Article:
By now, the imaginary, unseen film crew tasked with completing a documentary about an average American workplace (The Office) has amassed five full years' worth of footage.  What do "they" intend to "do" with it all?  No one in "The Office" ever asks when the project will conclude.  If it's to be a reality TV show, why has it never aired?  If it's a film project, where does the unlimited funding come from?  All we know is that a film crew follows Dunder Miffliners around each and every workday with unheard-of journalistic access, to the point where the crew was even at that roadside gas station when Jim proposed to Pam.

Anyone who's ever studied or participated in actual documentary filmmaking can point out hundreds of examples of "ungettable" moments — places where cameras (and crews) miraculously gain access to both sides of a locked door, so to speak, and other lapses in verisimilitude.

Mr. Steuver is indeed thinking about it too much.  We viewers realize these aren’t actual documentaries, but we’ve learned to accept the mockumentary style as an excellent method of alternating among various characters’ points of view to tell an amusing story.

Other storytelling conventions that we accept without thinking:

In traditional three-camera sitcoms, the family spends most of its time in a huge living/dining room.  The part of the floor near the door is one step higher than the rest of the room, and there are only three walls and no ceiling.  How is that realistic?

In dramas, when a couple have a conversation, we’re looking over the woman’s shoulder at the man’s face; then in a blink of an eye we’ve changed positions, and we’re looking over the man’s shoulder at the woman’s face.  How could we move that quickly in real life?

So don’t worry about the unseen camera crew.  Just enjoy the show.


JUNE 22, 2010     IT'S NEWS TO ME

I've recently discovered that one of my fellow Oberlin College alumni was Yeijiro Ono.  Dr. Ono, a native of Tokyo, was a member of the Class of 1887.  More than 80 years later, his granddaughter Yoko broke up the Beatles.

(This image is from the video of the 2010 Commencement ceremonies last month.)

I've also learned, thanks to coverage of World Cup soccer, a useful British term for an exchange of insults:  “slanging match.”



The front of the package for the Simply Asia Roasted Peanut Noodle Bowl proclaims “Just heat and serve.  Ready in 2 minutes!”  But that’s only the heating time.  The actual procedure takes at least twice that long, and I’m ready to eat now.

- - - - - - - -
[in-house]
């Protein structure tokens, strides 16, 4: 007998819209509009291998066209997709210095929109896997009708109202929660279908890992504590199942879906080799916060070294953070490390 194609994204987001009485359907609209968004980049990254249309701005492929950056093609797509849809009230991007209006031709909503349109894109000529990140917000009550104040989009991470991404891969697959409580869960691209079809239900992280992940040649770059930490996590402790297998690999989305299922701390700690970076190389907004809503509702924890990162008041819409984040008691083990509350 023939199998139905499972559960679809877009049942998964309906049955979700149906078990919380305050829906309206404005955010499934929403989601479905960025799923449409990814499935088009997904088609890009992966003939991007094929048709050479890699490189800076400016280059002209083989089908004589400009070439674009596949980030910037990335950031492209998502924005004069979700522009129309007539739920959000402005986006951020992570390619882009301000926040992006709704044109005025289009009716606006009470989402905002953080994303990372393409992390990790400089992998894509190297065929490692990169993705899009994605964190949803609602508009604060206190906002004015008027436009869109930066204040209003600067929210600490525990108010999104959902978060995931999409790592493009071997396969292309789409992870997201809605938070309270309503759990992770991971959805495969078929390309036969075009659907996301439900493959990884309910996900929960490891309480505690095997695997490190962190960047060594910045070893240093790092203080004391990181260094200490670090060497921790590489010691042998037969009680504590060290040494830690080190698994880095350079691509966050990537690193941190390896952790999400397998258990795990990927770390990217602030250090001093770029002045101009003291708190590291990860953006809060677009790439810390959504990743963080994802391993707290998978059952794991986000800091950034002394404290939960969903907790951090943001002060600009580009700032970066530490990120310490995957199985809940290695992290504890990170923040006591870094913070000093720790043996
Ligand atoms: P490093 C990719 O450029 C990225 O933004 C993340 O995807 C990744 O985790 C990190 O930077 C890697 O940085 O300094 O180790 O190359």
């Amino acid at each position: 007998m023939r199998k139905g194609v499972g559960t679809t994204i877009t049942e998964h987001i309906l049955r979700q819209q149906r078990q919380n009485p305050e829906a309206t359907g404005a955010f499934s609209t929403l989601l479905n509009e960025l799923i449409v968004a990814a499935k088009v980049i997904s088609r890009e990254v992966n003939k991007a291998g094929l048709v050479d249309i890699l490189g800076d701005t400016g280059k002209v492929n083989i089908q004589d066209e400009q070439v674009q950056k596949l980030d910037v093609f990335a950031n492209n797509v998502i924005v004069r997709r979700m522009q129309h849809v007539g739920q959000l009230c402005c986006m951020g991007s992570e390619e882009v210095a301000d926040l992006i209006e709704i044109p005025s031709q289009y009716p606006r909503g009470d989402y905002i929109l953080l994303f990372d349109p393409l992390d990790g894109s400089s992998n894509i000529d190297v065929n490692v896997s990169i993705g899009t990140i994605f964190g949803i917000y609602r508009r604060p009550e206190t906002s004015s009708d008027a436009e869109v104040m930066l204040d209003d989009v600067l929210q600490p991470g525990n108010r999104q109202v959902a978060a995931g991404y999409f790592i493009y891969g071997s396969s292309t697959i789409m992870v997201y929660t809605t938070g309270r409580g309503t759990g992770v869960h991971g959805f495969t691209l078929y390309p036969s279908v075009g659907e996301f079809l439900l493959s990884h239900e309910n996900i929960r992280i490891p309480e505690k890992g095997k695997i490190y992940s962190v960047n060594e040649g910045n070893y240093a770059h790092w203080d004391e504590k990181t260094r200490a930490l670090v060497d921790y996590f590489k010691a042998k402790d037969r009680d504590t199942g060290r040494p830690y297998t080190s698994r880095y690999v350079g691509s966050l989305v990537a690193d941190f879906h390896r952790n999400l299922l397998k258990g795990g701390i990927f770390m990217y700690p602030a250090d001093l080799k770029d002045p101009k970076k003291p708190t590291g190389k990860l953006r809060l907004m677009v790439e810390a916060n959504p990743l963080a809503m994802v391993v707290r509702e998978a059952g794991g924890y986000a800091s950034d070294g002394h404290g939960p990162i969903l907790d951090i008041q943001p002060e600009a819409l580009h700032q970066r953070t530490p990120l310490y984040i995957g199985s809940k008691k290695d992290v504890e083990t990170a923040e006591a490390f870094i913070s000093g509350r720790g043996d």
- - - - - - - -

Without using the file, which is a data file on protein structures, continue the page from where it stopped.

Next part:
On the back of the package are the “Microwave directions.  Recipe Time: 2 Minutes.”  To paraphrase the five steps:


Remove bowl from cardboard sleeve.

Remove plastic overwrap from bowl.

Remove all contents from bowl:  authentic Asian noodles packet, Simply Asia signature sauce packet, vegetable packet, roasted peanut topping packet, and fork.


Open noodles packet and empty into bowl.

Open vegetable packet and empty into bowl.


Open sauce packet and pour sauce over noodles.

Add two tablespoons of water.

Cover loosely with lid.


Place in oven.

Microwave on high for 2 minutes.

Remove from oven.  (Caution:  after cooking, the bowl may be extremely hot.  Handle with care to avoid spilling or burning yourself.)

Remove lid.


Stir noodles until they are evenly coated with sauce.

Open roasted peanut topping packet and sprinkle over noodles.


I also added a few drops of Tabasco sauce, and I did enjoy — after about five minutes of preparation.


JUNE 13, 2010     "45" OLDIES

Last night, for the first time in decades, I talked with Ed Olson.  Once president of our high school class, he's now a County Commissioner in Mansfield, Ohio.

Ed recalled for the group the suggestion that our school superintendent, the late Richard Fetter, made at the time of our Commencement in 1965.  Mr. Fetter pointed out that the 49th annual Richwood High School Alumni Banquet was coming up in a couple of weeks, and it might be good for us to attend as newly-minted alumni.  This was especially appropriate because we would be the last class to graduate from RHS before it was consolidated into the new North Union High School.

Maybe that's why many of the grads from our age group still attend events like the one last night, the 94th annual Richwood-North Union High School Alumni Banquet.

There were special tables for 11 honored classes in five-year intervals from 1935 to 1985.  One of them was our Class of 1965, the 45-year class.  (I had last attended the last time we were honored, as the 40-year class.)

Originally 76 of us graduated, of whom nine are now deceased.  Eleven attended the ceremonies.  In addition to Ed and me, there were nine girls:  Bonnie Bell, Dee Ann DeBolt, Mary Jo Fetter, Lynne Glass, Pat Ransome, Judy Rubeck, Doris Schrote, Lois Smith, and Mary Wells (maiden names).

Bonnie held a get-together at her house afterwards.  At 9:00 pm, Ed was at the head of the table under the tent, flanked by Lois (listening on the left) and Ed's wife Pat (talking on the right).

At least five additional classmates joined us for this party, including John Caudill, Keith Forrider, Spencer Jordan, Rick Ridge, and Sandy Sanderson.

All told, about 24% of our surviving members were there last night.

However, very few graduates from the 1980s or 1990s or 2000s showed up for the banquet.  Almost everyone in attendance was old enough to have grandchildren.

What's the matter with kids today?  I suppose they need a Mr. Fetter to teach them school spirit.



It's been 40 years since my last stint as a radio disc jockey.  I had a two-hour shift, once a week.  This summer replacement gig lasted only a couple of months.

At the time, I was enrolled in the graduate program of the TV/Radio Department at Syracuse University.  That's department chairman Larry Myers on the far left with some of the senior staff of campus radio station WAER-FM, circa 1969.